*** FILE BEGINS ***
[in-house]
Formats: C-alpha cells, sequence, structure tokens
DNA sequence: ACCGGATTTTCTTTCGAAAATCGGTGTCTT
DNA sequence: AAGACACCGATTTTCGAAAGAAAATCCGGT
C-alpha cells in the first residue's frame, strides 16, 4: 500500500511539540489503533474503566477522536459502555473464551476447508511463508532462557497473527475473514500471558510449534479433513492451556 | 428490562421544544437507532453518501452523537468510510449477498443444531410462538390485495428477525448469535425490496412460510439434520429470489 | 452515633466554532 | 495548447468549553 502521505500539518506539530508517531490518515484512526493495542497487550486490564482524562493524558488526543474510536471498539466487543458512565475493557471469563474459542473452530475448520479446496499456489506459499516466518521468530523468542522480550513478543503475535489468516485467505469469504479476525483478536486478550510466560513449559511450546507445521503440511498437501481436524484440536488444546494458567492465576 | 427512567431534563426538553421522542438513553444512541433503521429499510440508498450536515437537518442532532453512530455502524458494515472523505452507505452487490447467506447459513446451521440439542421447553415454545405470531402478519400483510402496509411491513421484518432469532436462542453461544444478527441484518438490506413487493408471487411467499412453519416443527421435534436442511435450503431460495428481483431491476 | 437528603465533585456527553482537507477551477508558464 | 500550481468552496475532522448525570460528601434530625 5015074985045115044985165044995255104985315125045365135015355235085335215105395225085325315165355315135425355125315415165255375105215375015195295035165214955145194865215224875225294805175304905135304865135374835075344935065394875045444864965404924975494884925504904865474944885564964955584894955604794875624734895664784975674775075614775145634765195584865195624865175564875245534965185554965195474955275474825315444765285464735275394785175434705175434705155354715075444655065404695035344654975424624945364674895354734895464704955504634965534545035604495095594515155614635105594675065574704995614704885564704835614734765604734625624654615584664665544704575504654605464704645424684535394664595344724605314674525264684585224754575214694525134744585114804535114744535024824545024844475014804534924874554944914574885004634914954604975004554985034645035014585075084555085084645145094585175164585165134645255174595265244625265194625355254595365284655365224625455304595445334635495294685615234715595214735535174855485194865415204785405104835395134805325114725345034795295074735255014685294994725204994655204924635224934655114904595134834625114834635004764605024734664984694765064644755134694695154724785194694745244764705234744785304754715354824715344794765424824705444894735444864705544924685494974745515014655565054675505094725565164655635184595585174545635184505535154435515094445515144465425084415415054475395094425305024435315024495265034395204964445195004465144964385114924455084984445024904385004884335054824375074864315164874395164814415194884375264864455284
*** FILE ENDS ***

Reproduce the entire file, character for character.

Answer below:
[in-house]
Formats: C-alpha cells, sequence, structure tokens
DNA sequence: ACCGGATTTTCTTTCGAAAATCGGTGTCTT
DNA sequence: AAGACACCGATTTTCGAAAGAAAATCCGGT
C-alpha cells in the first residue's frame, strides 16, 4: 500500500511539540489503533474503566477522536459502555473464551476447508511463508532462557497473527475473514500471558510449534479433513492451556 | 428490562421544544437507532453518501452523537468510510449477498443444531410462538390485495428477525448469535425490496412460510439434520429470489 | 452515633466554532 | 495548447468549553 502521505500539518506539530508517531490518515484512526493495542497487550486490564482524562493524558488526543474510536471498539466487543458512565475493557471469563474459542473452530475448520479446496499456489506459499516466518521468530523468542522480550513478543503475535489468516485467505469469504479476525483478536486478550510466560513449559511450546507445521503440511498437501481436524484440536488444546494458567492465576 | 427512567431534563426538553421522542438513553444512541433503521429499510440508498450536515437537518442532532453512530455502524458494515472523505452507505452487490447467506447459513446451521440439542421447553415454545405470531402478519400483510402496509411491513421484518432469532436462542453461544444478527441484518438490506413487493408471487411467499412453519416443527421435534436442511435450503431460495428481483431491476 | 437528603465533585456527553482537507477551477508558464 | 500550481468552496475532522448525570460528601434530625 5015074985045115044985165044995255104985315125045365135015355235085335215105395225085325315165355315135425355125315415165255375105215375015195295035165214955145194865215224875225294805175304905135304865135374835075344935065394875045444864965404924975494884925504904865474944885564964955584894955604794875624734895664784975674775075614775145634765195584865195624865175564875245534965185554965195474955275474825315444765285464735275394785175434705175434705155354715075444655065404695035344654975424624945364674895354734895464704955504634965534545035604495095594515155614635105594675065574704995614704885564704835614734765604734625624654615584664665544704575504654605464704645424684535394664595344724605314674525264684585224754575214694525134744585114804535114744535024824545024844475014804534924874554944914574885004634914954604975004554985034645035014585075084555085084645145094585175164585165134645255174595265244625265194625355254595365284655365224625455304595445334635495294685615234715595214735535174855485194865415204785405104835395134805325114725345034795295074735255014685294994725204994655204924635224934655114904595134834625114834635004764605024734664984694765064644755134694695154724785194694745244764705234744785304754715354824715344794765424824705444894735444864705544924685494974745515014655565054675505094725565164655635184595585174545635184505535154435515094445515144465425084415415054475395094425305024435315024495265034395204964445195004465144964385114924455084984445024904385004884335054824375074864315164874395164814415194884375264864455284